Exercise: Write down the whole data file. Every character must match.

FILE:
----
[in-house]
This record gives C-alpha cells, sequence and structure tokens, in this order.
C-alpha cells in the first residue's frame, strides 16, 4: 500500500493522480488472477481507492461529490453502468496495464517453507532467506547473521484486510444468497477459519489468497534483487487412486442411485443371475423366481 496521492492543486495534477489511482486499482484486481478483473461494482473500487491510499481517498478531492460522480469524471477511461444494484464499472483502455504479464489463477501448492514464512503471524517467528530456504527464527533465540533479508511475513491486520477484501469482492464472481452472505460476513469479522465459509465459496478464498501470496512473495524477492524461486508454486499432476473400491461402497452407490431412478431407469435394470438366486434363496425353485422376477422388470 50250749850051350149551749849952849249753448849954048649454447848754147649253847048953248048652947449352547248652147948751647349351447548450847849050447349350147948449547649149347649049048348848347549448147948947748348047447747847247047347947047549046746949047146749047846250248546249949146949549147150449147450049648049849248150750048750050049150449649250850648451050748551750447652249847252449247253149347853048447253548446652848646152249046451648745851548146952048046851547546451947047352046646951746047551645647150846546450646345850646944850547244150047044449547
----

[in-house]
This record gives C-alpha cells, sequence and structure tokens, in this order.
C-alpha cells in the first residue's frame, strides 16, 4: 500500500493522480488472477481507492461529490453502468496495464517453507532467506547473521484486510444468497477459519489468497534483487487412486442411485443371475423366481 496521492492543486495534477489511482486499482484486481478483473461494482473500487491510499481517498478531492460522480469524471477511461444494484464499472483502455504479464489463477501448492514464512503471524517467528530456504527464527533465540533479508511475513491486520477484501469482492464472481452472505460476513469479522465459509465459496478464498501470496512473495524477492524461486508454486499432476473400491461402497452407490431412478431407469435394470438366486434363496425353485422376477422388470 50250749850051350149551749849952849249753448849954048649454447848754147649253847048953248048652947449352547248652147948751647349351447548450847849050447349350147948449547649149347649049048348848347549448147948947748348047447747847247047347947047549046746949047146749047846250248546249949146949549147150449147450049648049849248150750048750050049150449649250850648451050748551750447652249847252449247253149347853048447253548446652848646152249046451648745851548146952048046851547546451947047352046646951746047551645647150846546450646345850646944850547244150047044449547